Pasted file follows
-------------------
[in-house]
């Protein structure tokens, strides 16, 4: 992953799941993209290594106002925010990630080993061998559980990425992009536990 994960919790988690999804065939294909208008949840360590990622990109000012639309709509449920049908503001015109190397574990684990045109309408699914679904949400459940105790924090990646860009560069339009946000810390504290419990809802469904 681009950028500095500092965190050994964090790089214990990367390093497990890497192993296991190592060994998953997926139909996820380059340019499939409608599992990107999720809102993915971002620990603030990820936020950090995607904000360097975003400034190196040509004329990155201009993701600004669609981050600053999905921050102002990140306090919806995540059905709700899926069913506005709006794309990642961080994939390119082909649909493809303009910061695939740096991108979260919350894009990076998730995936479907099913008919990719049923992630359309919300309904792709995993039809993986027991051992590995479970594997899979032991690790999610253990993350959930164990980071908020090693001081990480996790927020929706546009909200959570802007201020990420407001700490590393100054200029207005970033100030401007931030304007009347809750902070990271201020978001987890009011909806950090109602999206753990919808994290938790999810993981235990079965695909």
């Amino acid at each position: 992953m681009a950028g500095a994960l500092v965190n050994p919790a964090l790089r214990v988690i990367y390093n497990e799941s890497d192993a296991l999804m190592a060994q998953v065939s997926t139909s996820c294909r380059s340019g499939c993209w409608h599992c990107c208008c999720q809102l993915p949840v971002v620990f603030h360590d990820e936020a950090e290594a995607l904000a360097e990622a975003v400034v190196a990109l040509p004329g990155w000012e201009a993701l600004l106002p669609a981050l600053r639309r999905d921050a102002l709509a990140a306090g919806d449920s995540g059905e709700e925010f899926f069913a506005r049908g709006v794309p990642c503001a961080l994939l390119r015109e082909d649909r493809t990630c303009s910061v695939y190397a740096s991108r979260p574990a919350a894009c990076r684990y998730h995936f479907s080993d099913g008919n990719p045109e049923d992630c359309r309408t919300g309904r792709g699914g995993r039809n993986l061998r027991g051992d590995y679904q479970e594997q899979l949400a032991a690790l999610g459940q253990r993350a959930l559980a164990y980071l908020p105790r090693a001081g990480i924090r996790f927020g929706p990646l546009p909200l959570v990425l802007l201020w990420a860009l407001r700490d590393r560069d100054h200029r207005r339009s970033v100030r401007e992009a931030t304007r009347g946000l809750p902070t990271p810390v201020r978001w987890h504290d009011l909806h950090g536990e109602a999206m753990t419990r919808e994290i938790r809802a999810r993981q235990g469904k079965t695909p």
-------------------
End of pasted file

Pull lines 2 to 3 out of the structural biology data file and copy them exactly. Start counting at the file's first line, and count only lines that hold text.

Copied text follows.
């Protein structure tokens, strides 16, 4: 992953799941993209290594106002925010990630080993061998559980990425992009536990 994960919790988690999804065939294909208008949840360590990622990109000012639309709509449920049908503001015109190397574990684990045109309408699914679904949400459940105790924090990646860009560069339009946000810390504290419990809802469904 681009950028500095500092965190050994964090790089214990990367390093497990890497192993296991190592060994998953997926139909996820380059340019499939409608599992990107999720809102993915971002620990603030990820936020950090995607904000360097975003400034190196040509004329990155201009993701600004669609981050600053999905921050102002990140306090919806995540059905709700899926069913506005709006794309990642961080994939390119082909649909493809303009910061695939740096991108979260919350894009990076998730995936479907099913008919990719049923992630359309919300309904792709995993039809993986027991051992590995479970594997899979032991690790999610253990993350959930164990980071908020090693001081990480996790927020929706546009909200959570802007201020990420407001700490590393100054200029207005970033100030401007931030304007009347809750902070990271201020978001987890009011909806950090109602999206753990919808994290938790999810993981235990079965695909």
């Amino acid at each position: 992953m681009a950028g500095a994960l500092v965190n050994p919790a964090l790089r214990v988690i990367y390093n497990e799941s890497d192993a296991l999804m190592a060994q998953v065939s997926t139909s996820c294909r380059s340019g499939c993209w409608h599992c990107c208008c999720q809102l993915p949840v971002v620990f603030h360590d990820e936020a950090e290594a995607l904000a360097e990622a975003v400034v190196a990109l040509p004329g990155w000012e201009a993701l600004l106002p669609a981050l600053r639309r999905d921050a102002l709509a990140a306090g919806d449920s995540g059905e709700e925010f899926f069913a506005r049908g709006v794309p990642c503001a961080l994939l390119r015109e082909d649909r493809t990630c303009s910061v695939y190397a740096s991108r979260p574990a919350a894009c990076r684990y998730h995936f479907s080993d099913g008919n990719p045109e049923d992630c359309r309408t919300g309904r792709g699914g995993r039809n993986l061998r027991g051992d590995y679904q479970e594997q899979l949400a032991a690790l999610g459940q253990r993350a959930l559980a164990y980071l908020p105790r090693a001081g990480i924090r996790f927020g929706p990646l546009p909200l959570v990425l802007l201020w990420a860009l407001r700490d590393r560069d100054h200029r207005r339009s970033v100030r401007e992009a931030t304007r009347g946000l809750p902070t990271p810390v201020r978001w987890h504290d009011l909806h950090g536990e109602a999206m753990t419990r919808e994290i938790r809802a999810r993981q235990g469904k079965t695909p």